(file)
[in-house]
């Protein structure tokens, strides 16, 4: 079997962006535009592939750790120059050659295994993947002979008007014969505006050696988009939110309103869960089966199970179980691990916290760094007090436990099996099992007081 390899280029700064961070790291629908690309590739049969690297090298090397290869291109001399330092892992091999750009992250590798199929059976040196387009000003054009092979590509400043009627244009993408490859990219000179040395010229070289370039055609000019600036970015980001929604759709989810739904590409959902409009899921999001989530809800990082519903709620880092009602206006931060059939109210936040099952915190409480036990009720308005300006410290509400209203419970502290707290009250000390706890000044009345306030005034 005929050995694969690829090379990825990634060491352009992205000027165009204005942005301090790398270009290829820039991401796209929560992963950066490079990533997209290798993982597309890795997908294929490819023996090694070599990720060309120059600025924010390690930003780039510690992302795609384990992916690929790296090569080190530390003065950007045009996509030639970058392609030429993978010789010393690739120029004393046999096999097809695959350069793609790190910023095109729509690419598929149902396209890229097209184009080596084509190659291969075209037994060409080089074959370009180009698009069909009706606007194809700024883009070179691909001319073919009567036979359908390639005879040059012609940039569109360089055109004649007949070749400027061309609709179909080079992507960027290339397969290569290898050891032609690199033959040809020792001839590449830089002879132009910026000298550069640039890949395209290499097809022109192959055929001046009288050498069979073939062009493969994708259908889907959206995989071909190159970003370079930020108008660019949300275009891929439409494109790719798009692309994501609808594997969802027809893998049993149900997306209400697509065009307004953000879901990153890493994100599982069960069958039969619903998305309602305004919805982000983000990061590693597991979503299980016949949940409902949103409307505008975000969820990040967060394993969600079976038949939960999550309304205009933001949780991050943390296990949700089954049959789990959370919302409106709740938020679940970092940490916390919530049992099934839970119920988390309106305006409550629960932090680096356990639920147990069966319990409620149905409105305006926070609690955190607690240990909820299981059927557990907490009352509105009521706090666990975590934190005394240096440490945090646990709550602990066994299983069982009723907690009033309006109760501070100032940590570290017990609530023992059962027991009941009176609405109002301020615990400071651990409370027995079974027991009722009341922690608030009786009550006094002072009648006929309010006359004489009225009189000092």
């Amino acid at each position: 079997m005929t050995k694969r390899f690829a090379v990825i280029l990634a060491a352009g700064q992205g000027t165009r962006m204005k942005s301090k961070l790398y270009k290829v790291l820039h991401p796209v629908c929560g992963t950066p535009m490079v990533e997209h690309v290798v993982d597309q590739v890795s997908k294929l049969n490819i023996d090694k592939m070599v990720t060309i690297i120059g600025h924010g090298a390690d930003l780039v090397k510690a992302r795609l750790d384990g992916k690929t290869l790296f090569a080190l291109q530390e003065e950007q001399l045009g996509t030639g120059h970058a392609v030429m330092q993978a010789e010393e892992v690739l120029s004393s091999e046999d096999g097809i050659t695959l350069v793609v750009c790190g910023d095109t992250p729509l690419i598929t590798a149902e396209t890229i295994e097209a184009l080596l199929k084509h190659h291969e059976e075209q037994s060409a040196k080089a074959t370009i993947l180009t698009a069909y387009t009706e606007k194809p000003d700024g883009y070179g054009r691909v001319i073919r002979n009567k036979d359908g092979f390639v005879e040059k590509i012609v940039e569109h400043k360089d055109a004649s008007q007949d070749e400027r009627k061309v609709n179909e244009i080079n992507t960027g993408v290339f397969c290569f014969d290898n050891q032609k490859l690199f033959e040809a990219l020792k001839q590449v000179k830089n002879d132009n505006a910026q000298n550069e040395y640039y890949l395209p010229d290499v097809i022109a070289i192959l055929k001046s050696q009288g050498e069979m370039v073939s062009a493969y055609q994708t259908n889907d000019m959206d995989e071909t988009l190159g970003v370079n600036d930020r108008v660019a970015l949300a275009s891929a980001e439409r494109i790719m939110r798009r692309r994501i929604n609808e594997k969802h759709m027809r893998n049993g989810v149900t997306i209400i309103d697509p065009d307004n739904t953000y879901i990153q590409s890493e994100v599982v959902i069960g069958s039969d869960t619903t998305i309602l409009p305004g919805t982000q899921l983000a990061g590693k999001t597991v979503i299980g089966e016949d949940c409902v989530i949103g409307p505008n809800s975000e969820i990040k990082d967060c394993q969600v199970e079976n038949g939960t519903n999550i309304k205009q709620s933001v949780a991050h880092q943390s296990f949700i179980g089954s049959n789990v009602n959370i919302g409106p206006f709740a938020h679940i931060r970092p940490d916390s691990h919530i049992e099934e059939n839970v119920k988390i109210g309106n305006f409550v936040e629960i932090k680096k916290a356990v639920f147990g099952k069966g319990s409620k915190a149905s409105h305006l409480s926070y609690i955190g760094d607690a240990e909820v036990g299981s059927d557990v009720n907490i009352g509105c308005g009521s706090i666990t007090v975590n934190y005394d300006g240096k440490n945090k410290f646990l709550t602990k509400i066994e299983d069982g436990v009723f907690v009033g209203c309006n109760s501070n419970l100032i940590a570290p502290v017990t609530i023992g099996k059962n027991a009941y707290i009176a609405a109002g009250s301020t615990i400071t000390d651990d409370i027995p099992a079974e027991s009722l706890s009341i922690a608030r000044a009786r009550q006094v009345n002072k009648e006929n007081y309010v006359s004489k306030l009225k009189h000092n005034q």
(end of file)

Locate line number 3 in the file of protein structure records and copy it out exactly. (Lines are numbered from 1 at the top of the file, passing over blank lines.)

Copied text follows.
């Amino acid at each position: 079997m005929t050995k694969r390899f690829a090379v990825i280029l990634a060491a352009g700064q992205g000027t165009r962006m204005k942005s301090k961070l790398y270009k290829v790291l820039h991401p796209v629908c929560g992963t950066p535009m490079v990533e997209h690309v290798v993982d597309q590739v890795s997908k294929l049969n490819i023996d090694k592939m070599v990720t060309i690297i120059g600025h924010g090298a390690d930003l780039v090397k510690a992302r795609l750790d384990g992916k690929t290869l790296f090569a080190l291109q530390e003065e950007q001399l045009g996509t030639g120059h970058a392609v030429m330092q993978a010789e010393e892992v690739l120029s004393s091999e046999d096999g097809i050659t695959l350069v793609v750009c790190g910023d095109t992250p729509l690419i598929t590798a149902e396209t890229i295994e097209a184009l080596l199929k084509h190659h291969e059976e075209q037994s060409a040196k080089a074959t370009i993947l180009t698009a069909y387009t009706e606007k194809p000003d700024g883009y070179g054009r691909v001319i073919r002979n009567k036979d359908g092979f390639v005879e040059k590509i012609v940039e569109h400043k360089d055109a004649s008007q007949d070749e400027r009627k061309v609709n179909e244009i080079n992507t960027g993408v290339f397969c290569f014969d290898n050891q032609k490859l690199f033959e040809a990219l020792k001839q590449v000179k830089n002879d132009n505006a910026q000298n550069e040395y640039y890949l395209p010229d290499v097809i022109a070289i192959l055929k001046s050696q009288g050498e069979m370039v073939s062009a493969y055609q994708t259908n889907d000019m959206d995989e071909t988009l190159g970003v370079n600036d930020r108008v660019a970015l949300a275009s891929a980001e439409r494109i790719m939110r798009r692309r994501i929604n609808e594997k969802h759709m027809r893998n049993g989810v149900t997306i209400i309103d697509p065009d307004n739904t953000y879901i990153q590409s890493e994100v599982v959902i069960g069958s039969d869960t619903t998305i309602l409009p305004g919805t982000q899921l983000a990061g590693k999001t597991v979503i299980g089966e016949d949940c409902v989530i949103g409307p505008n809800s975000e969820i990040k990082d967060c394993q969600v199970e079976n038949g939960t519903n999550i309304k205009q709620s933001v949780a991050h880092q943390s296990f949700i179980g089954s049959n789990v009602n959370i919302g409106p206006f709740a938020h679940i931060r970092p940490d916390s691990h919530i049992e099934e059939n839970v119920k988390i109210g309106n305006f409550v936040e629960i932090k680096k916290a356990v639920f147990g099952k069966g319990s409620k915190a149905s409105h305006l409480s926070y609690i955190g760094d607690a240990e909820v036990g299981s059927d557990v009720n907490i009352g509105c308005g009521s706090i666990t007090v975590n934190y005394d300006g240096k440490n945090k410290f646990l709550t602990k509400i066994e299983d069982g436990v009723f907690v009033g209203c309006n109760s501070n419970l100032i940590a570290p502290v017990t609530i023992g099996k059962n027991a009941y707290i009176a609405a109002g009250s301020t615990i400071t000390d651990d409370i027995p099992a079974e027991s009722l706890s009341i922690a608030r000044a009786r009550q006094v009345n002072k009648e006929n007081y309010v006359s004489k306030l009225k009189h000092n005034q």